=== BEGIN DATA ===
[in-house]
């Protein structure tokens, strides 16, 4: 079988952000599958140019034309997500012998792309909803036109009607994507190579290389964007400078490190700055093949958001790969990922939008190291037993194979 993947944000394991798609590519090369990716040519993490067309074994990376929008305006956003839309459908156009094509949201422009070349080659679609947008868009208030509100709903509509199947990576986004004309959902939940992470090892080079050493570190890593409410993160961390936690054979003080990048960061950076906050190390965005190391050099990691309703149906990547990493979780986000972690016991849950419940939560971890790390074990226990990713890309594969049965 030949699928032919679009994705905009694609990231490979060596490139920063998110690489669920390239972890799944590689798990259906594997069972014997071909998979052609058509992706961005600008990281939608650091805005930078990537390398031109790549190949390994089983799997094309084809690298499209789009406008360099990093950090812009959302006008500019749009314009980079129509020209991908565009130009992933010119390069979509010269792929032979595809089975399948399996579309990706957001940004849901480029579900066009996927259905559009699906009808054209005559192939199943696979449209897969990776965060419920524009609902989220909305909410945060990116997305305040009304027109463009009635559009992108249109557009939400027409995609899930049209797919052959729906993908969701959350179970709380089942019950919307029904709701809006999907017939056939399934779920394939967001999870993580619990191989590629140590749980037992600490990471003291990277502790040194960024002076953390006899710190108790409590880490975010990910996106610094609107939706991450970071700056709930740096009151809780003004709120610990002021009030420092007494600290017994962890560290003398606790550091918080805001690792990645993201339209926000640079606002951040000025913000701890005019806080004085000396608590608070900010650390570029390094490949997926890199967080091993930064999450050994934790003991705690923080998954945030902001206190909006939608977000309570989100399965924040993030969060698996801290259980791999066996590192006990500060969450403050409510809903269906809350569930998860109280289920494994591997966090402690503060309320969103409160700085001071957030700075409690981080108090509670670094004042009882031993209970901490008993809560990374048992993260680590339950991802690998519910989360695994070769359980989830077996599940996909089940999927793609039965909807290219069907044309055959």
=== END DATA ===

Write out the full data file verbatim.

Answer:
[in-house]
């Protein structure tokens, strides 16, 4: 079988952000599958140019034309997500012998792309909803036109009607994507190579290389964007400078490190700055093949958001790969990922939008190291037993194979 993947944000394991798609590519090369990716040519993490067309074994990376929008305006956003839309459908156009094509949201422009070349080659679609947008868009208030509100709903509509199947990576986004004309959902939940992470090892080079050493570190890593409410993160961390936690054979003080990048960061950076906050190390965005190391050099990691309703149906990547990493979780986000972690016991849950419940939560971890790390074990226990990713890309594969049965 030949699928032919679009994705905009694609990231490979060596490139920063998110690489669920390239972890799944590689798990259906594997069972014997071909998979052609058509992706961005600008990281939608650091805005930078990537390398031109790549190949390994089983799997094309084809690298499209789009406008360099990093950090812009959302006008500019749009314009980079129509020209991908565009130009992933010119390069979509010269792929032979595809089975399948399996579309990706957001940004849901480029579900066009996927259905559009699906009808054209005559192939199943696979449209897969990776965060419920524009609902989220909305909410945060990116997305305040009304027109463009009635559009992108249109557009939400027409995609899930049209797919052959729906993908969701959350179970709380089942019950919307029904709701809006999907017939056939399934779920394939967001999870993580619990191989590629140590749980037992600490990471003291990277502790040194960024002076953390006899710190108790409590880490975010990910996106610094609107939706991450970071700056709930740096009151809780003004709120610990002021009030420092007494600290017994962890560290003398606790550091918080805001690792990645993201339209926000640079606002951040000025913000701890005019806080004085000396608590608070900010650390570029390094490949997926890199967080091993930064999450050994934790003991705690923080998954945030902001206190909006939608977000309570989100399965924040993030969060698996801290259980791999066996590192006990500060969450403050409510809903269906809350569930998860109280289920494994591997966090402690503060309320969103409160700085001071957030700075409690981080108090509670670094004042009882031993209970901490008993809560990374048992993260680590339950991802690998519910989360695994070769359980989830077996599940996909089940999927793609039965909807290219069907044309055959």